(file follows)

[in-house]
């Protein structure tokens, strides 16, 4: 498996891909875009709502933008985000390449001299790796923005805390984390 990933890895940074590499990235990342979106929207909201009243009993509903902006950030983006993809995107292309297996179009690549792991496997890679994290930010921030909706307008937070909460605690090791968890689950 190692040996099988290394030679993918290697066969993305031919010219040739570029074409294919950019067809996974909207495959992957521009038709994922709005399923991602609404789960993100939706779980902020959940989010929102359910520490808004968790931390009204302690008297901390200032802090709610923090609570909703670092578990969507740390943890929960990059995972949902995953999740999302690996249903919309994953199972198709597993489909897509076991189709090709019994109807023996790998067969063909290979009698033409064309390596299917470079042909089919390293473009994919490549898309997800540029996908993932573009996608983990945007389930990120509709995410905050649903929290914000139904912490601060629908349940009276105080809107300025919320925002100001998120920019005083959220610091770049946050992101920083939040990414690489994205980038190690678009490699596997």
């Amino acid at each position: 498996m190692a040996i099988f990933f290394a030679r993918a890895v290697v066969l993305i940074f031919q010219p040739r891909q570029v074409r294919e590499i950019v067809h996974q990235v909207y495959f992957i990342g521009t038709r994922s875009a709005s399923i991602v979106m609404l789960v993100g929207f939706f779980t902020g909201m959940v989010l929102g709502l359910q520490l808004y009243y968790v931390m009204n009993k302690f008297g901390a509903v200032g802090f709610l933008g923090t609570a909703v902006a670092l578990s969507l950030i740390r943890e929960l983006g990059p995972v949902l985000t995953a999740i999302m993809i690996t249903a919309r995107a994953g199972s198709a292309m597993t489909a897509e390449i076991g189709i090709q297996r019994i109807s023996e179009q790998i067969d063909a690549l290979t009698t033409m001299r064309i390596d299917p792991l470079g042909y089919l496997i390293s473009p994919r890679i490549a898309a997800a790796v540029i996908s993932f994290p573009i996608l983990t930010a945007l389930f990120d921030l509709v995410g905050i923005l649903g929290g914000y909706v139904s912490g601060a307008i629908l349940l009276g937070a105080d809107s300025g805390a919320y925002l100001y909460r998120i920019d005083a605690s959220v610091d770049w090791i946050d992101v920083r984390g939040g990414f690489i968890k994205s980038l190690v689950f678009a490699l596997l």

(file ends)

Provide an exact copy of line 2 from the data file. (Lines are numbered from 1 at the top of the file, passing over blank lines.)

């Protein structure tokens, strides 16, 4: 498996891909875009709502933008985000390449001299790796923005805390984390 990933890895940074590499990235990342979106929207909201009243009993509903902006950030983006993809995107292309297996179009690549792991496997890679994290930010921030909706307008937070909460605690090791968890689950 190692040996099988290394030679993918290697066969993305031919010219040739570029074409294919950019067809996974909207495959992957521009038709994922709005399923991602609404789960993100939706779980902020959940989010929102359910520490808004968790931390009204302690008297901390200032802090709610923090609570909703670092578990969507740390943890929960990059995972949902995953999740999302690996249903919309994953199972198709597993489909897509076991189709090709019994109807023996790998067969063909290979009698033409064309390596299917470079042909089919390293473009994919490549898309997800540029996908993932573009996608983990945007389930990120509709995410905050649903929290914000139904912490601060629908349940009276105080809107300025919320925002100001998120920019005083959220610091770049946050992101920083939040990414690489994205980038190690678009490699596997």